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March 28, 2014

News Briefs March 28, 2014

U.S. military deaths in Afghanistan at 2,176

As of March 25, 2014, at least 2,176 members of the U.S. military had died in Afghanistan as a result of the U.S.-led invasion of Afghanistan in late 2001, according to an Associated Press count.

At least 1,802 military service members have died in Afghanistan as a result of hostile action, according to the military’s numbers.

Outside of Afghanistan, the department reports at least 133 more members of the U.S. military died in support of Operation Enduring Freedom. Of those, 11 were the result of hostile action.

The AP count of total OEF casualties outside of Afghanistan is two more than the department’s tally.

The Defense Department also counts three military civilian deaths.

Since the start of U.S. military operations in Afghanistan, 19,677 U.S. service members have been wounded in hostile action, according to the Defense Department. AP

French plane diverted after Russia closes airspace

Air France says a plane carrying 495 passengers and 22 crew was diverted on its way from Shanghai to Paris after Russia announced at short notice that part of its airspace was closed for a military exercise.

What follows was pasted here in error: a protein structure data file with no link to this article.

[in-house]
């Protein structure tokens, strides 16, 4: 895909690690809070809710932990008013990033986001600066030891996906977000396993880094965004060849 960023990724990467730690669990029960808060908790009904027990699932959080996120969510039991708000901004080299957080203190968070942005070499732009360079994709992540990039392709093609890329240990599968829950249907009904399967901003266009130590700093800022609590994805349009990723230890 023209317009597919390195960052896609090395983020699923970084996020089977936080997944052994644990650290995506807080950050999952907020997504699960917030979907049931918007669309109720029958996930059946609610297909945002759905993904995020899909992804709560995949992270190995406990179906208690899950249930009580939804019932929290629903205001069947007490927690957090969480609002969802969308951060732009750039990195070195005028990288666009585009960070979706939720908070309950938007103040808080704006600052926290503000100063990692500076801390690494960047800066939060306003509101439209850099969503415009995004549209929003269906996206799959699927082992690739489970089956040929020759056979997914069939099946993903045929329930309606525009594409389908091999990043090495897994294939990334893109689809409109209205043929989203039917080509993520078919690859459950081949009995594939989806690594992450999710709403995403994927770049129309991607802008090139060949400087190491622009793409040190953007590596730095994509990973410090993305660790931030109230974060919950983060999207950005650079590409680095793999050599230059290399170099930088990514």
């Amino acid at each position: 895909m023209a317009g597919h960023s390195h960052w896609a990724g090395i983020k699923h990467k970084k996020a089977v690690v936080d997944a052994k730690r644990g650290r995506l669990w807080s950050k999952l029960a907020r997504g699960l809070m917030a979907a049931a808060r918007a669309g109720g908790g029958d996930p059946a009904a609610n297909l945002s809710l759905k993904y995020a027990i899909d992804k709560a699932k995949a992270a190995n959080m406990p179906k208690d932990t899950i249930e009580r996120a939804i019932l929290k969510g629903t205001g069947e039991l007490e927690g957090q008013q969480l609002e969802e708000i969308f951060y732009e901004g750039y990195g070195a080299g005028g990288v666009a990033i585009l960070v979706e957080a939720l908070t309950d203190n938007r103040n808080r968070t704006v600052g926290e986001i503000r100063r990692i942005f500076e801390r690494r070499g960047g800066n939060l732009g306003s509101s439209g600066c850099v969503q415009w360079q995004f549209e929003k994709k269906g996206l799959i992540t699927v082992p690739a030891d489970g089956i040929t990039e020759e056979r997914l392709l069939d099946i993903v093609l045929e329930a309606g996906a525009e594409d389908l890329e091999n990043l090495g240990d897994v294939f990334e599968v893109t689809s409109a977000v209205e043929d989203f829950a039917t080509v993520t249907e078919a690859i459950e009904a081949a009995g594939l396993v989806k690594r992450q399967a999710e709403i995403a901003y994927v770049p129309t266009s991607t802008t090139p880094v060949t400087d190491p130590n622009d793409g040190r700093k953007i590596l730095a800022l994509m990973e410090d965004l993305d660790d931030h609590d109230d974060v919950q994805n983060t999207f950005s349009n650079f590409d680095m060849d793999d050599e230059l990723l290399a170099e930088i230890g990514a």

The company said flight AF111 was forced to land in Hamburg, Germany, early March 26 to refuel because the plane had too little fuel on board to complete the flight following its detour.

Hamburg Airport confirmed that the plane landed shortly after 6 a.m. and was able to take off for Paris again after an hour and a half.

It wasn’t immediately clear if Russia’s military exercise was linked to the increased troop activity on its western border with Ukraine. AP

GE Aviation plans Indiana engine plant

GE Aviation officials said March 26 that a $100 million jet engine manufacturing factory that it’s building in Lafayette, Ind., will be a key in producing its new-generation engine for passenger airliners.

The company already has orders for more than 6,000 of its new LEAP engine that’s now undergoing development testing and will have its final assembly at the Lafayette factory, said David Joyce, the president and CEO of GE Aviation.

The company expects the factory will open in 2016 in a Lafayette industrial park and have more than 200 workers within five years. The new engine will be used by passenger jets built by Airbus, Boeing and Chinese company Comac for airlines worldwide, according to GE Aviation, which is based in suburban Cincinnati.

The new engine is expected to have a 15 percent improvement in fuel efficiency over current engines along with being quieter and having lower emissions, the company said. AP




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